Is the dredging in Oceanside to be done mechanically or hydraulically?
The dredging is performed hydraulically. The dredge vessel knows where the sand is located. It is mapped out by survey of the bottom of the harbor entrance. The survey has been conducted by USACE. The dredge has a hydraulically operated auger that combs the bottom of the entrance sucking sand into the intake. A very large pumps sucks the sand into a pipe which runs along the beach and places the sand where it is needed as determined by the contractor and USACE. If the waves are large or the swell is very active the auger cannot maintain a steady contact with the sea bottom. Waves could cause the vessel to rise and lower rapidly which could cause damage to the auger. For that reason, even on a clear sunny day, dredging activity could be suspended until the swell calms. This year Hurricane Sergio may cause a delay in the dredging operation.
Are you still able to access the beach?
Yes, visitors are still able to access the beach during this time and beach services are not interrupted during this process. Large pipes and heavy machinery are being used at varying locations on the beach; visitors are requested to stay away from the equipment (signage will be posted where the public is not allowed). The dredge pipe will be buried on the Harbor Beach so most visitors to the Harbor Beach will not know it is there.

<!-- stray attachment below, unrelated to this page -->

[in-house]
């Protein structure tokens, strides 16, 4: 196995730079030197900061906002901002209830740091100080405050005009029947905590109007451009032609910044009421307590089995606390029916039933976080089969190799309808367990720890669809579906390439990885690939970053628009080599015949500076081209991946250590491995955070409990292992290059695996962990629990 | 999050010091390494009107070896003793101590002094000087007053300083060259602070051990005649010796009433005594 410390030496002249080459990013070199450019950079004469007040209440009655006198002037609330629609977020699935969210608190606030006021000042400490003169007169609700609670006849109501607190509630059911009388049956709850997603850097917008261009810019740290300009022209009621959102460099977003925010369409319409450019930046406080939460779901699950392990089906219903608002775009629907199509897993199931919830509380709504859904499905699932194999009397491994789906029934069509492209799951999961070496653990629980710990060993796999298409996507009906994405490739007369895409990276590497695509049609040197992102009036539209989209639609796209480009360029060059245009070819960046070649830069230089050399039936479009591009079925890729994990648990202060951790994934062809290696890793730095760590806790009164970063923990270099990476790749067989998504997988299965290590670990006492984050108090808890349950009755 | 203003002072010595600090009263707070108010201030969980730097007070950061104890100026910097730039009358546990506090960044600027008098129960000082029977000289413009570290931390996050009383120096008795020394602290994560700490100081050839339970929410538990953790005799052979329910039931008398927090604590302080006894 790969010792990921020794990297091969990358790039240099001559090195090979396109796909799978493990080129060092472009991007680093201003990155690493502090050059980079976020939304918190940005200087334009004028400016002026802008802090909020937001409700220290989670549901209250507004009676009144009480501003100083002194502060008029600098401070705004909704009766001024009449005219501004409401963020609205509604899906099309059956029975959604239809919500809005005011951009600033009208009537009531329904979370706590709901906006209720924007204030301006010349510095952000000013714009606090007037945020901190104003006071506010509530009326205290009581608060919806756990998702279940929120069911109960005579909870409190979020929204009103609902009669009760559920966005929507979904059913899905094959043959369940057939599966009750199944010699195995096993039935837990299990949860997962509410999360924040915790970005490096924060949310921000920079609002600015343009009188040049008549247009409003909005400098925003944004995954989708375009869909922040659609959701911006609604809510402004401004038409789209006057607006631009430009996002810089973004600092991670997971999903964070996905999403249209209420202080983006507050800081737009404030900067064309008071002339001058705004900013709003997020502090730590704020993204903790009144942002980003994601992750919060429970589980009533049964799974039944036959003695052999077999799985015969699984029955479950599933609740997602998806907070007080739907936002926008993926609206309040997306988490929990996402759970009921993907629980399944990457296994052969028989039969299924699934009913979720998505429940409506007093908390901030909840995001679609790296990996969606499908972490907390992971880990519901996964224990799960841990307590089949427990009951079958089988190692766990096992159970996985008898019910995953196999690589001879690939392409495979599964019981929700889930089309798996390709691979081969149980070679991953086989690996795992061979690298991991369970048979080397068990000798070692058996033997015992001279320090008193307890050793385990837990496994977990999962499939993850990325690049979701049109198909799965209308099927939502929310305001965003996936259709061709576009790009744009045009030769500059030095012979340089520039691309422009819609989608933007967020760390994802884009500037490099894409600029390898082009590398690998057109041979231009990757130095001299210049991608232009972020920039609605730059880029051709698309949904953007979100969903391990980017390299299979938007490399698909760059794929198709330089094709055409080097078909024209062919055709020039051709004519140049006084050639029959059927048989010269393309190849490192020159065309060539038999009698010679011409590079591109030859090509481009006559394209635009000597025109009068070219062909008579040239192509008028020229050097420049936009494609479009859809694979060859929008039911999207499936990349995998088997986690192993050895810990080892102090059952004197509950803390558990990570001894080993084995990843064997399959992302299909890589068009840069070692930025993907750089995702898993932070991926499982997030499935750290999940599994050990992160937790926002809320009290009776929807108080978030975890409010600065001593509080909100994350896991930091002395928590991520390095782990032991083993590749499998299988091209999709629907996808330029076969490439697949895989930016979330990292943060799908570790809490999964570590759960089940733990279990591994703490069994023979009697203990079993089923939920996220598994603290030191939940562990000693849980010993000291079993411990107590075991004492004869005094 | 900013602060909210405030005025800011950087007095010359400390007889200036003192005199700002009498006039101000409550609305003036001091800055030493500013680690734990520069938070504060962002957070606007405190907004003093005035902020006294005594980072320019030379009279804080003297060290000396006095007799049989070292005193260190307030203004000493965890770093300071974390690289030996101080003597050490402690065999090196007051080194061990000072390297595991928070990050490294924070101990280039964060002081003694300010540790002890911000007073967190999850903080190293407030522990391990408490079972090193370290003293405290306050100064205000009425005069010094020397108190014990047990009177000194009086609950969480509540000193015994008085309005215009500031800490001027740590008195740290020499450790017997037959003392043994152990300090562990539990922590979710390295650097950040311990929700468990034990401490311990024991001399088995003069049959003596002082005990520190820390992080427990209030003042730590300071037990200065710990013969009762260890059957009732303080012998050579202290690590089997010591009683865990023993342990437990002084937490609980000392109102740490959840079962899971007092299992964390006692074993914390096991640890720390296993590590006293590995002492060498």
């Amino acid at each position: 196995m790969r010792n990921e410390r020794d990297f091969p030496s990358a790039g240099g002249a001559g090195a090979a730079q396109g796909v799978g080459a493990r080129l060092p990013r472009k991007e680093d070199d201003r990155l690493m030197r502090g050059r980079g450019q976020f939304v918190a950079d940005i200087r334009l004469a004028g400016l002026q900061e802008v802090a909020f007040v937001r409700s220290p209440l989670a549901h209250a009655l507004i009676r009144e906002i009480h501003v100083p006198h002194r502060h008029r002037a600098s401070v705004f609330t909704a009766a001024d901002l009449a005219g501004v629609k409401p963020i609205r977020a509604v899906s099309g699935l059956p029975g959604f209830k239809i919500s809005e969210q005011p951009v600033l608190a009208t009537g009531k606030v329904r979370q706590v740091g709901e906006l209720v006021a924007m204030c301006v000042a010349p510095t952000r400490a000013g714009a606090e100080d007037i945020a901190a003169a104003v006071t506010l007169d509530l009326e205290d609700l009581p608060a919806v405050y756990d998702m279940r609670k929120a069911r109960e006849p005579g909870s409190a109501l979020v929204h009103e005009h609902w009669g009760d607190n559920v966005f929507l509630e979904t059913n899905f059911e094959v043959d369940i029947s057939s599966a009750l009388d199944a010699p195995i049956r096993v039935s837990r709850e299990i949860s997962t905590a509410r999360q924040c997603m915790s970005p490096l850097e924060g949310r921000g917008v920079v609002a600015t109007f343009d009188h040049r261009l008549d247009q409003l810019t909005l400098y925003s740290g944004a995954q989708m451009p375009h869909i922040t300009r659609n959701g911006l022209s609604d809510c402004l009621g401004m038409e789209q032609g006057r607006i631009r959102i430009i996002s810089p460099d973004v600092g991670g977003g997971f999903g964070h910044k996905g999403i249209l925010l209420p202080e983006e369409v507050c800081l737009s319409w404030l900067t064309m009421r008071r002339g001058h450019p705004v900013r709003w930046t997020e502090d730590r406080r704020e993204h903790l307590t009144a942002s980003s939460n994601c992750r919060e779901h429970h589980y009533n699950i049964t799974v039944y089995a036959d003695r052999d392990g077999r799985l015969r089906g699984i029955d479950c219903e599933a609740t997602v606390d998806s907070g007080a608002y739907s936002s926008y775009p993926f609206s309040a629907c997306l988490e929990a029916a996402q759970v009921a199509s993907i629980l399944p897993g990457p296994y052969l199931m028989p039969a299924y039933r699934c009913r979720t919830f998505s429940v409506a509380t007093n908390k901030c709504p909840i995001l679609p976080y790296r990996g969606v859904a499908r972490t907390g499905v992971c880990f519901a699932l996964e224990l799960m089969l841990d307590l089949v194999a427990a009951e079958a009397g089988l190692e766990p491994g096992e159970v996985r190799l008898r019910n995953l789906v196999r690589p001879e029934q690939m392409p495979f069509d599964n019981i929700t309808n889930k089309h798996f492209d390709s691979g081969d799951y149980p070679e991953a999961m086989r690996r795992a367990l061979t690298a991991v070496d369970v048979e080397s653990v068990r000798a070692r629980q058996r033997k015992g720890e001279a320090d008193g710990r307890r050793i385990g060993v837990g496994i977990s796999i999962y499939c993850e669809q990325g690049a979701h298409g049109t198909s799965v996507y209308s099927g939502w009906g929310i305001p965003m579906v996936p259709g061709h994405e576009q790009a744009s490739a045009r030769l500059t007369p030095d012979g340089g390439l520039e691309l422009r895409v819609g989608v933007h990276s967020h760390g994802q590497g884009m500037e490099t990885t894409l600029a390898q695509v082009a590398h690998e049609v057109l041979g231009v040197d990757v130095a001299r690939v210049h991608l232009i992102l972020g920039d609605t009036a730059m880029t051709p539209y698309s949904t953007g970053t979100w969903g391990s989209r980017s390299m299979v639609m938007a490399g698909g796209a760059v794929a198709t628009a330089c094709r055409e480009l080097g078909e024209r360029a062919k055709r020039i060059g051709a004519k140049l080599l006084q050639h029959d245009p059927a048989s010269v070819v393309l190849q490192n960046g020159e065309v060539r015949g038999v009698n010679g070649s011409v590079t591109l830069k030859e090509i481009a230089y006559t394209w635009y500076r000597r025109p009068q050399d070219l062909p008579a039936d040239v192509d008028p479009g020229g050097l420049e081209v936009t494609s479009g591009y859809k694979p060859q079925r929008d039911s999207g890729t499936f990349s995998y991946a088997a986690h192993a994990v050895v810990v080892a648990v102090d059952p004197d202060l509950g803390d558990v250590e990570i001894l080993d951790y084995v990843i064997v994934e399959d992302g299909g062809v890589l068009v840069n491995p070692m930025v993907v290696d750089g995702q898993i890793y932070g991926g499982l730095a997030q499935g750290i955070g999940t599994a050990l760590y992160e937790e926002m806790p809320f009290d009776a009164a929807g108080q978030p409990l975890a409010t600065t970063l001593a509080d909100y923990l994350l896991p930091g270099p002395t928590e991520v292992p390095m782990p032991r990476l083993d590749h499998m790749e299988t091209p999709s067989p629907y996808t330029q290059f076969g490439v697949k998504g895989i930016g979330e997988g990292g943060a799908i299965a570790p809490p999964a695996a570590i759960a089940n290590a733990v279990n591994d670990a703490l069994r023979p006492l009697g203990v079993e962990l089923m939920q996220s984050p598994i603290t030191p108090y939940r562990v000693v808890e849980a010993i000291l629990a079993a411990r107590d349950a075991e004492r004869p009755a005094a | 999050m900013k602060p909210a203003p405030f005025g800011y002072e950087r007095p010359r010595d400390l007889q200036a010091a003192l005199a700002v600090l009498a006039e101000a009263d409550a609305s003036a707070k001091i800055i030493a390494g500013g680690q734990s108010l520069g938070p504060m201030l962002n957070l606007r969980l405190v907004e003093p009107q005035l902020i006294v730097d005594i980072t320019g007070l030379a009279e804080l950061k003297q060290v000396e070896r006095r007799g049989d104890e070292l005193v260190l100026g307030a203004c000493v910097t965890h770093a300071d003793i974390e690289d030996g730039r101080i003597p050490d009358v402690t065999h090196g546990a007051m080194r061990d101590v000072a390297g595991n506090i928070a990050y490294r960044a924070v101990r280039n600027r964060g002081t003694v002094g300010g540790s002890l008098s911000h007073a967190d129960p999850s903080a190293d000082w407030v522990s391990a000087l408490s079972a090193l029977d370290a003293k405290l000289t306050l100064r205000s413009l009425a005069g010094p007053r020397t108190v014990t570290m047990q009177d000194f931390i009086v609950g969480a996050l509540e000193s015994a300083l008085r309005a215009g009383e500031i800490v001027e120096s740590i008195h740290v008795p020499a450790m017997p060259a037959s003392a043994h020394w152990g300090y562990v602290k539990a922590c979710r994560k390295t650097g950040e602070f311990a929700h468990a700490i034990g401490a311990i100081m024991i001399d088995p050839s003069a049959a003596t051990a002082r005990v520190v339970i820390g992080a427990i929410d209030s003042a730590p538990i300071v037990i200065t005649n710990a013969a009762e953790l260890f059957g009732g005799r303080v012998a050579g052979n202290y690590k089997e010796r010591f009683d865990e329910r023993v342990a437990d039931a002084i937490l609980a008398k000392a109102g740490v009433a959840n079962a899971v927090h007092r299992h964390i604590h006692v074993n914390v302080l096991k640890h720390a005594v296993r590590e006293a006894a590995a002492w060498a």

If you are boating in the Harbor entrance you should know the dredge vessel will put out anchor lines that boats should not cross. There will warnings on the dredge barge and warnings may be sent out to vessels via radio. The dredge vessel monitors channels 16 and 67. When the operation begins they will move sand from the entrance of the Harbor and place it on Oceanside Beaches. Sand is placed along the shoreline where there is little or no sand to support the dredge pipe out of the water. Once an adequate amount is placed along the shoreline the pipe will be extended down the beach to the Oceanside Municipal Pier. The majority of the sand removed from the harbor entrance will be place on the South side of the pier. Heavy equipment is used to ensure the sand is placed where it is most beneficial. Portions of the beach will be closed off as this equipment is operated.